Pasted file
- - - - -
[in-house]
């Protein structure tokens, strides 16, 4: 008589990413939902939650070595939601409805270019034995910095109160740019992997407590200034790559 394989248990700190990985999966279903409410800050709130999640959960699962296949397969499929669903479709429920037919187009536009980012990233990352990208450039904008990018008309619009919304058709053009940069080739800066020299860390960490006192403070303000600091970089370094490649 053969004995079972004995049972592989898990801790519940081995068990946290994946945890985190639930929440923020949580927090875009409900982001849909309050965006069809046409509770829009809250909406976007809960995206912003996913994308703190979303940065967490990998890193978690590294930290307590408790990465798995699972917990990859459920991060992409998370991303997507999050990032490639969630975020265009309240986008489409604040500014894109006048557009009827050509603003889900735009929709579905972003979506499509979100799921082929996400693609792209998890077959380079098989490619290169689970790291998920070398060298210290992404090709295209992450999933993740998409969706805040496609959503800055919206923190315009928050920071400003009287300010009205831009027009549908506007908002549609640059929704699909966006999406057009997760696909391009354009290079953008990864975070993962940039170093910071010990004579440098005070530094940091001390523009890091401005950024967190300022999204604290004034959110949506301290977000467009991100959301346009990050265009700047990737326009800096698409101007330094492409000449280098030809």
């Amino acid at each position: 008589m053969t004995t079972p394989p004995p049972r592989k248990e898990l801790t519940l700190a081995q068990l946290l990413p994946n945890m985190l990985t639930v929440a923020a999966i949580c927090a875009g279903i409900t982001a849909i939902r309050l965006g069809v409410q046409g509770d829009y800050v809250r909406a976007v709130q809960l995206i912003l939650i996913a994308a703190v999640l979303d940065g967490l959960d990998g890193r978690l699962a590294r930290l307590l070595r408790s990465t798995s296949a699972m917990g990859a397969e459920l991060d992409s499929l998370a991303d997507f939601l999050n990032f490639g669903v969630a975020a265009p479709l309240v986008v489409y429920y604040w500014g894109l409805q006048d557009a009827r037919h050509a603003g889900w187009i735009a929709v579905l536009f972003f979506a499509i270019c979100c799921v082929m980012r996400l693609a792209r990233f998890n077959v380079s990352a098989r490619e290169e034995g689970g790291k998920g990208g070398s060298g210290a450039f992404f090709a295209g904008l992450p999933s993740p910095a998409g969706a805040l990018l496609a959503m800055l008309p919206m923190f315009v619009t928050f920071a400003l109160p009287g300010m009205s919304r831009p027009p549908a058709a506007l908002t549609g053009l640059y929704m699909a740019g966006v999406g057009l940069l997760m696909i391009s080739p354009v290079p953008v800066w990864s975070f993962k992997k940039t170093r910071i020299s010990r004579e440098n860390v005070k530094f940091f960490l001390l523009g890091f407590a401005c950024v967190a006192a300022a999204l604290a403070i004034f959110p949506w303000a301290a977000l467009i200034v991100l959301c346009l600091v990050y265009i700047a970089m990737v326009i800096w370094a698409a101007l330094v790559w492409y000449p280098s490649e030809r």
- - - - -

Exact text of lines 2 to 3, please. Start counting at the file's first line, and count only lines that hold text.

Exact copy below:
């Protein structure tokens, strides 16, 4: 008589990413939902939650070595939601409805270019034995910095109160740019992997407590200034790559 394989248990700190990985999966279903409410800050709130999640959960699962296949397969499929669903479709429920037919187009536009980012990233990352990208450039904008990018008309619009919304058709053009940069080739800066020299860390960490006192403070303000600091970089370094490649 053969004995079972004995049972592989898990801790519940081995068990946290994946945890985190639930929440923020949580927090875009409900982001849909309050965006069809046409509770829009809250909406976007809960995206912003996913994308703190979303940065967490990998890193978690590294930290307590408790990465798995699972917990990859459920991060992409998370991303997507999050990032490639969630975020265009309240986008489409604040500014894109006048557009009827050509603003889900735009929709579905972003979506499509979100799921082929996400693609792209998890077959380079098989490619290169689970790291998920070398060298210290992404090709295209992450999933993740998409969706805040496609959503800055919206923190315009928050920071400003009287300010009205831009027009549908506007908002549609640059929704699909966006999406057009997760696909391009354009290079953008990864975070993962940039170093910071010990004579440098005070530094940091001390523009890091401005950024967190300022999204604290004034959110949506301290977000467009991100959301346009990050265009700047990737326009800096698409101007330094492409000449280098030809």
């Amino acid at each position: 008589m053969t004995t079972p394989p004995p049972r592989k248990e898990l801790t519940l700190a081995q068990l946290l990413p994946n945890m985190l990985t639930v929440a923020a999966i949580c927090a875009g279903i409900t982001a849909i939902r309050l965006g069809v409410q046409g509770d829009y800050v809250r909406a976007v709130q809960l995206i912003l939650i996913a994308a703190v999640l979303d940065g967490l959960d990998g890193r978690l699962a590294r930290l307590l070595r408790s990465t798995s296949a699972m917990g990859a397969e459920l991060d992409s499929l998370a991303d997507f939601l999050n990032f490639g669903v969630a975020a265009p479709l309240v986008v489409y429920y604040w500014g894109l409805q006048d557009a009827r037919h050509a603003g889900w187009i735009a929709v579905l536009f972003f979506a499509i270019c979100c799921v082929m980012r996400l693609a792209r990233f998890n077959v380079s990352a098989r490619e290169e034995g689970g790291k998920g990208g070398s060298g210290a450039f992404f090709a295209g904008l992450p999933s993740p910095a998409g969706a805040l990018l496609a959503m800055l008309p919206m923190f315009v619009t928050f920071a400003l109160p009287g300010m009205s919304r831009p027009p549908a058709a506007l908002t549609g053009l640059y929704m699909a740019g966006v999406g057009l940069l997760m696909i391009s080739p354009v290079p953008v800066w990864s975070f993962k992997k940039t170093r910071i020299s010990r004579e440098n860390v005070k530094f940091f960490l001390l523009g890091f407590a401005c950024v967190a006192a300022a999204l604290a403070i004034f959110p949506w303000a301290a977000l467009i200034v991100l959301c346009l600091v990050y265009i700047a970089m990737v326009i800096w370094a698409a101007l330094v790559w492409y000449p280098s490649e030809r």